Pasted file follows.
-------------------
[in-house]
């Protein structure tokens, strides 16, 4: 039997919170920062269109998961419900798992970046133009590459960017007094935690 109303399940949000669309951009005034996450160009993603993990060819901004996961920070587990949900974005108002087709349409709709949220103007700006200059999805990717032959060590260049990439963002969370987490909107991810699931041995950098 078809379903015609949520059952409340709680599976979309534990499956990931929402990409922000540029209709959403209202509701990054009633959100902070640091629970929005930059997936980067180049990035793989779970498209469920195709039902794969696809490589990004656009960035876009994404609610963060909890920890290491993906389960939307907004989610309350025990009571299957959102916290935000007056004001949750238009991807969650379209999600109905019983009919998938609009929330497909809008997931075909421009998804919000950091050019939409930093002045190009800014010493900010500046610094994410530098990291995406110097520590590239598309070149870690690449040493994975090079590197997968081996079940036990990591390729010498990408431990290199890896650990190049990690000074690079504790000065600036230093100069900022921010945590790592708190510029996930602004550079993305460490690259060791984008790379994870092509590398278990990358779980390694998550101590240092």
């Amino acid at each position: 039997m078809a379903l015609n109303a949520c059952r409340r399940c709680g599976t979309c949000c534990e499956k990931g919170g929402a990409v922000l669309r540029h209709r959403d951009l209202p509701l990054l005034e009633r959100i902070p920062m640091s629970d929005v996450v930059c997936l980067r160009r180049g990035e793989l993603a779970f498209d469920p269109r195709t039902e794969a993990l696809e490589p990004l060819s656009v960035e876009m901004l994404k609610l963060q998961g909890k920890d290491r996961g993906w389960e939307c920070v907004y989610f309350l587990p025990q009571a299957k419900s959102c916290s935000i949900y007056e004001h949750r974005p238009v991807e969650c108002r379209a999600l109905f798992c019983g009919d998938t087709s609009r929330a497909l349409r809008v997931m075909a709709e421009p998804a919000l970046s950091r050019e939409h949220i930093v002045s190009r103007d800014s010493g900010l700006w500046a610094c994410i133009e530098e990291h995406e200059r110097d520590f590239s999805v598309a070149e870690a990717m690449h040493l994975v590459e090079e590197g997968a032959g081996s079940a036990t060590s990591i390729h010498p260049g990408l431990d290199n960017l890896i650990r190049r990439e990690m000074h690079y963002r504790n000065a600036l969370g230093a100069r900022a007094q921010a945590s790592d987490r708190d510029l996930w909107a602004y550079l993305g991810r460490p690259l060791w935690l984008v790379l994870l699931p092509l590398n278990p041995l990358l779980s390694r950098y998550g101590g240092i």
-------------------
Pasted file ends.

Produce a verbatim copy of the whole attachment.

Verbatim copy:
[in-house]
């Protein structure tokens, strides 16, 4: 039997919170920062269109998961419900798992970046133009590459960017007094935690 109303399940949000669309951009005034996450160009993603993990060819901004996961920070587990949900974005108002087709349409709709949220103007700006200059999805990717032959060590260049990439963002969370987490909107991810699931041995950098 078809379903015609949520059952409340709680599976979309534990499956990931929402990409922000540029209709959403209202509701990054009633959100902070640091629970929005930059997936980067180049990035793989779970498209469920195709039902794969696809490589990004656009960035876009994404609610963060909890920890290491993906389960939307907004989610309350025990009571299957959102916290935000007056004001949750238009991807969650379209999600109905019983009919998938609009929330497909809008997931075909421009998804919000950091050019939409930093002045190009800014010493900010500046610094994410530098990291995406110097520590590239598309070149870690690449040493994975090079590197997968081996079940036990990591390729010498990408431990290199890896650990190049990690000074690079504790000065600036230093100069900022921010945590790592708190510029996930602004550079993305460490690259060791984008790379994870092509590398278990990358779980390694998550101590240092």
């Amino acid at each position: 039997m078809a379903l015609n109303a949520c059952r409340r399940c709680g599976t979309c949000c534990e499956k990931g919170g929402a990409v922000l669309r540029h209709r959403d951009l209202p509701l990054l005034e009633r959100i902070p920062m640091s629970d929005v996450v930059c997936l980067r160009r180049g990035e793989l993603a779970f498209d469920p269109r195709t039902e794969a993990l696809e490589p990004l060819s656009v960035e876009m901004l994404k609610l963060q998961g909890k920890d290491r996961g993906w389960e939307c920070v907004y989610f309350l587990p025990q009571a299957k419900s959102c916290s935000i949900y007056e004001h949750r974005p238009v991807e969650c108002r379209a999600l109905f798992c019983g009919d998938t087709s609009r929330a497909l349409r809008v997931m075909a709709e421009p998804a919000l970046s950091r050019e939409h949220i930093v002045s190009r103007d800014s010493g900010l700006w500046a610094c994410i133009e530098e990291h995406e200059r110097d520590f590239s999805v598309a070149e870690a990717m690449h040493l994975v590459e090079e590197g997968a032959g081996s079940a036990t060590s990591i390729h010498p260049g990408l431990d290199n960017l890896i650990r190049r990439e990690m000074h690079y963002r504790n000065a600036l969370g230093a100069r900022a007094q921010a945590s790592d987490r708190d510029l996930w909107a602004y550079l993305g991810r460490p690259l060791w935690l984008v790379l994870l699931p092509l590398n278990p041995l990358l779980s390694r950098y998550g101590g240092i």